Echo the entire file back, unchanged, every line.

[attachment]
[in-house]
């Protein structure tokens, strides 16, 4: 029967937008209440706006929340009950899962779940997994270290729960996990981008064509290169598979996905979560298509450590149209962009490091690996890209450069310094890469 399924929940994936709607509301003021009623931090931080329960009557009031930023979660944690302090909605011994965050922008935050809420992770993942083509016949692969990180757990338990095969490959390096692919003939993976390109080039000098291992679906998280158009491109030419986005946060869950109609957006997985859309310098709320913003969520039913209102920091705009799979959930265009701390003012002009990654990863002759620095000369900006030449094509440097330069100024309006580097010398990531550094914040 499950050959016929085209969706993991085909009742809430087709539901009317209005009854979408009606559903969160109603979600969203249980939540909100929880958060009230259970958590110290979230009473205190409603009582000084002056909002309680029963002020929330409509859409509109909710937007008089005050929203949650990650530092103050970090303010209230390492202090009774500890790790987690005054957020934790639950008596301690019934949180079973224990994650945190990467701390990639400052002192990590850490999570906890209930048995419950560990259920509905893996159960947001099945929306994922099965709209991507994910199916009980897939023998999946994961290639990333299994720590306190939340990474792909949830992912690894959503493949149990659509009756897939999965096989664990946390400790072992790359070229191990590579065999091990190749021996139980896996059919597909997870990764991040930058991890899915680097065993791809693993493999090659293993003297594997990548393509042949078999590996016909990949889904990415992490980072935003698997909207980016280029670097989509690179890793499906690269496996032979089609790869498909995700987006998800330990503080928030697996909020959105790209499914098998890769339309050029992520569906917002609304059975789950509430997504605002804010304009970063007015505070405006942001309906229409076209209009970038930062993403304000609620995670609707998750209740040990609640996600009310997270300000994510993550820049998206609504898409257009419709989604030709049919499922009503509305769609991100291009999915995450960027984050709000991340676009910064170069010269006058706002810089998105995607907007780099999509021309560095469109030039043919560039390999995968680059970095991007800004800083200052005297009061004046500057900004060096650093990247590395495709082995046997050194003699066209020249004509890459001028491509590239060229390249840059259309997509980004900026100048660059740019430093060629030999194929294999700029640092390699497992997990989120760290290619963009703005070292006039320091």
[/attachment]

[in-house]
């Protein structure tokens, strides 16, 4: 029967937008209440706006929340009950899962779940997994270290729960996990981008064509290169598979996905979560298509450590149209962009490091690996890209450069310094890469 399924929940994936709607509301003021009623931090931080329960009557009031930023979660944690302090909605011994965050922008935050809420992770993942083509016949692969990180757990338990095969490959390096692919003939993976390109080039000098291992679906998280158009491109030419986005946060869950109609957006997985859309310098709320913003969520039913209102920091705009799979959930265009701390003012002009990654990863002759620095000369900006030449094509440097330069100024309006580097010398990531550094914040 499950050959016929085209969706993991085909009742809430087709539901009317209005009854979408009606559903969160109603979600969203249980939540909100929880958060009230259970958590110290979230009473205190409603009582000084002056909002309680029963002020929330409509859409509109909710937007008089005050929203949650990650530092103050970090303010209230390492202090009774500890790790987690005054957020934790639950008596301690019934949180079973224990994650945190990467701390990639400052002192990590850490999570906890209930048995419950560990259920509905893996159960947001099945929306994922099965709209991507994910199916009980897939023998999946994961290639990333299994720590306190939340990474792909949830992912690894959503493949149990659509009756897939999965096989664990946390400790072992790359070229191990590579065999091990190749021996139980896996059919597909997870990764991040930058991890899915680097065993791809693993493999090659293993003297594997990548393509042949078999590996016909990949889904990415992490980072935003698997909207980016280029670097989509690179890793499906690269496996032979089609790869498909995700987006998800330990503080928030697996909020959105790209499914098998890769339309050029992520569906917002609304059975789950509430997504605002804010304009970063007015505070405006942001309906229409076209209009970038930062993403304000609620995670609707998750209740040990609640996600009310997270300000994510993550820049998206609504898409257009419709989604030709049919499922009503509305769609991100291009999915995450960027984050709000991340676009910064170069010269006058706002810089998105995607907007780099999509021309560095469109030039043919560039390999995968680059970095991007800004800083200052005297009061004046500057900004060096650093990247590395495709082995046997050194003699066209020249004509890459001028491509590239060229390249840059259309997509980004900026100048660059740019430093060629030999194929294999700029640092390699497992997990989120760290290619963009703005070292006039320091």